By John Stang
Contrarian conservative blogger Andrew Sullivan offers an interpretation of what he thinks is happening to the Republican Party:
The reasons for this pathological pattern are, to my mind, manifold. The first is that, quite simply, much smaller legislative parties tend to include fewer moderates (because they’re the ones likeliest to lose in swing districts) and so the atmosphere skews far right or far left (my two main historical examples of this are British: Labour after Thatcher’s first victory, the Tories after Blair’s). This was intensified by the pre-2010 purge of any moderates and selection of an even more ideological freshman class in the House of Representatives. The second is the dominance in the GOP of what might be called the Media Industrial Complex. When there is so much money to be made from politics-as-entertainment, the dominant public figures on the right tend to be provocative, polarizing media stars. From Limbaugh to Levin to Hannity, the premium is on conflict and provocation for ratings. After a while, this is all you’ve got in the Republican psyche, and no moderating forces acting against it. In that atmosphere, you need talk-show hosts as president, not governors or legislators. Herman Cain is drawn precisely from that media industrial complex. Mitch Daniels and Jon Huntsman are excluded for the exact same reason.
We’ve seen the polls showing a shift in Americans’ views of inequality and their support of higher taxes for the wealthiest as part of a debt-reduction package. We’ve seen the accelerating moderation on marriage equality and marijuana. We’ve noticed the Tea Party’s further alienation of minority voters, and now, with the Cain circus, possible intensification of the gender gap. We’ve noticed that increasing numbers of voters, including independents, regard the GOP as potentially sabotaging the economy purely in order to defeat Obama. Now we are seeing the effect of all this in actual elections. And the GOP primary campaign has also underlined just how marginal, ideological and inexperienced many of the presidential candidates are. A party that gives a motivational speaker ten times the support of a two-term governor of Utah, re-elected with 84 percent of the vote, with strong bipartisan credentials and an even stronger tax reform plan … well, it’s a party in free-fall that also doesn’t understand that it is.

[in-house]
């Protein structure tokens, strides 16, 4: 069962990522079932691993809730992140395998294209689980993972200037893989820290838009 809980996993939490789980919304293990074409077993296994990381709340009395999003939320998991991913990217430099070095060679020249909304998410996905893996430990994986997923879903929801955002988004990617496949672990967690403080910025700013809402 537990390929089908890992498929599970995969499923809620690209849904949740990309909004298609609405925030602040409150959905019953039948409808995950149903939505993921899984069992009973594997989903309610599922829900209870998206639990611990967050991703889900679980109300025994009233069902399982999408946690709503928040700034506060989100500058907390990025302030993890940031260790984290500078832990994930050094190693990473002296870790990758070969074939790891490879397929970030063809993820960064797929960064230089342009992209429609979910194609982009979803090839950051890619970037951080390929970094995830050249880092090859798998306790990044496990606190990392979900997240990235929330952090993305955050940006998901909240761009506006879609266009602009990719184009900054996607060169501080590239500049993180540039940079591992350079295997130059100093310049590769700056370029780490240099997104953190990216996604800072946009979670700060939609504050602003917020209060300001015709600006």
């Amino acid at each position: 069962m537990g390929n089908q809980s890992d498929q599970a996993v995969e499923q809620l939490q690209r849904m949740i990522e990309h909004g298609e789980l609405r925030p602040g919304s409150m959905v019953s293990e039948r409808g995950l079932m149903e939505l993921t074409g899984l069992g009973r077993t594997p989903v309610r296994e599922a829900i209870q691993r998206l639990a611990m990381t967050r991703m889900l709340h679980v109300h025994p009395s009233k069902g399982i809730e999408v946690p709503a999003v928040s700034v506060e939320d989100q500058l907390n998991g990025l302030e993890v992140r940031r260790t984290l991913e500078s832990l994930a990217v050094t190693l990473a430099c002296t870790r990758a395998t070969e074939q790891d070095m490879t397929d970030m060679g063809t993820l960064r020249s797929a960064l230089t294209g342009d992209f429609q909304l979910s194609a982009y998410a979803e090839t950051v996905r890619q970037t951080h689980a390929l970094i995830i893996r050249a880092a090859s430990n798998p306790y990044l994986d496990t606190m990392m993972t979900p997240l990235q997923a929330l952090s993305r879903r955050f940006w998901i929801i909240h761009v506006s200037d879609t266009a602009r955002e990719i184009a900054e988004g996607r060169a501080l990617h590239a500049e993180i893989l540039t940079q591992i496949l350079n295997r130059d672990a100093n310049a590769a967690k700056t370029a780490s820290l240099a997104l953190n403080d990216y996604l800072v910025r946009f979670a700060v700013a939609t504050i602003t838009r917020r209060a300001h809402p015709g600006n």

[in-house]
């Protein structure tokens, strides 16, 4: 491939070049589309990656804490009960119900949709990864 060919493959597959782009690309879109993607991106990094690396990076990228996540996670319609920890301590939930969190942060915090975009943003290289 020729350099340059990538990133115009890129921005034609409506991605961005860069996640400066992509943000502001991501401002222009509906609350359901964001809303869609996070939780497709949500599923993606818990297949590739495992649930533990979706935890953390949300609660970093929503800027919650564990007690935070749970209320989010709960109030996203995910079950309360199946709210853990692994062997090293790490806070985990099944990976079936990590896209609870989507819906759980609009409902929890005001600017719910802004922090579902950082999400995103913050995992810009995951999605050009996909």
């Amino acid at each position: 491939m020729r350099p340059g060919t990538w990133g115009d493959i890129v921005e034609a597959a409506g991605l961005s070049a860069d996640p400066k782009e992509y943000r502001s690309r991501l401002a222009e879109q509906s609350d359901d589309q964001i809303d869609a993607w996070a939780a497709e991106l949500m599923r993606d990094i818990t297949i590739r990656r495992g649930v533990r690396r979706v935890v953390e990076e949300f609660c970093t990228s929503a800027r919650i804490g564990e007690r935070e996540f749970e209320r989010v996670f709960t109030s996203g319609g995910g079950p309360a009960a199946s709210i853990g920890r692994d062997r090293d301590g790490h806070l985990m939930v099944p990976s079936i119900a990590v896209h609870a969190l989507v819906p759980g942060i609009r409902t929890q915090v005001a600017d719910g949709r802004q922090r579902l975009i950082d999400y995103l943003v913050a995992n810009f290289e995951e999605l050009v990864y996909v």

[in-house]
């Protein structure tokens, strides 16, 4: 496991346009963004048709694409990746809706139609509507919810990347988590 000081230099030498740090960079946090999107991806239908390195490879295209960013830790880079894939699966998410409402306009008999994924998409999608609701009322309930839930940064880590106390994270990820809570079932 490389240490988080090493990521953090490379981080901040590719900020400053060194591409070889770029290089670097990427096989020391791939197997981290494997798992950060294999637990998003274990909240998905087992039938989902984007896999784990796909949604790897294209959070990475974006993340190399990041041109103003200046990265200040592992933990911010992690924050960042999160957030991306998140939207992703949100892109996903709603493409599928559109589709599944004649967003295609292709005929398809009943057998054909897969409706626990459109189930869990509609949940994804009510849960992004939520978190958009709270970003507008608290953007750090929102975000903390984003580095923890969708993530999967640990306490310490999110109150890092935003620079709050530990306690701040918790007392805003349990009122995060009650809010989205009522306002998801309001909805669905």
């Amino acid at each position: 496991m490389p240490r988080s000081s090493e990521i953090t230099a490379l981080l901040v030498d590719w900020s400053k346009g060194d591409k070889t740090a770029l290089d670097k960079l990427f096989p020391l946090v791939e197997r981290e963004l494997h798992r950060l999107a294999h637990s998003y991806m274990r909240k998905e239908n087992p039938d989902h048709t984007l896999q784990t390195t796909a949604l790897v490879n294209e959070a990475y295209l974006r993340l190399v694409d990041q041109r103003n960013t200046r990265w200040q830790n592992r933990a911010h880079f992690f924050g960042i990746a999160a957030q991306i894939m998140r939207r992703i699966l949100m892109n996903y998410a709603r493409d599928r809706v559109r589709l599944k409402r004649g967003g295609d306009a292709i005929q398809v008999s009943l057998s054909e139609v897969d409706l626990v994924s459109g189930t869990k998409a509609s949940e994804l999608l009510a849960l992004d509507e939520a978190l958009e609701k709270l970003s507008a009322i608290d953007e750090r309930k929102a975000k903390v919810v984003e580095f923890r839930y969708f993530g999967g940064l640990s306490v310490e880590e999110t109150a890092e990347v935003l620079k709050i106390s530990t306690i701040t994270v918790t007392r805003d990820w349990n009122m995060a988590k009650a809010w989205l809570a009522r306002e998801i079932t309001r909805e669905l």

To watch the evolution of the Republican Party is fascinating. Most of the plans introduced by President Obama have been relatively moderate positions held by many GOP legislatures for years, Obamacare is Romneycare and Bob Dole’s healthcare plan from 1994 and stimulus spending occurred in most administrations, or infrastructure spending if you prefer. All of a sudden, the GOP turned into Howard Beale from Network and decided to collectively yell “I’m mad as hell and I”m not going to take it anymore,” all in the name of trying to bring down a president who is not that much different from them, policy wise.
The Republican Party was once the party of serious businessmen and good ol’ boys. It has now turned into an silly party trapped by its own “Media Industrial Complex” as Sullivan calls it. Sarah Palin, Michele Bachmann, Herman Cain, and Christine O’Donnell are not real candidates and are jokes, offering very little in terms of serious policy ideas. Rather, they are no more than Snookie with a campaign staff. Mitt Romney and Jon Huntsman, and at one time Newt Gingrich, are the real Republican Party. Alas, that has taken a back seat to the media culture of the right. It is also something to bare in mind that Sean Hannity, Rush Limbaugh, and Glenn Beck did not finish college and see that culture as elite, which probably contributes to the anti-intellectualism of the party, but I digress.
Populism can be a potent force in politics, especially when it has a strong crop of personalities to bolster it. If you want more evidence, Herman Cain was once a talk radio host, go figure. The storm will pass eventually for the GOP, but when is the question no one knows the answer to.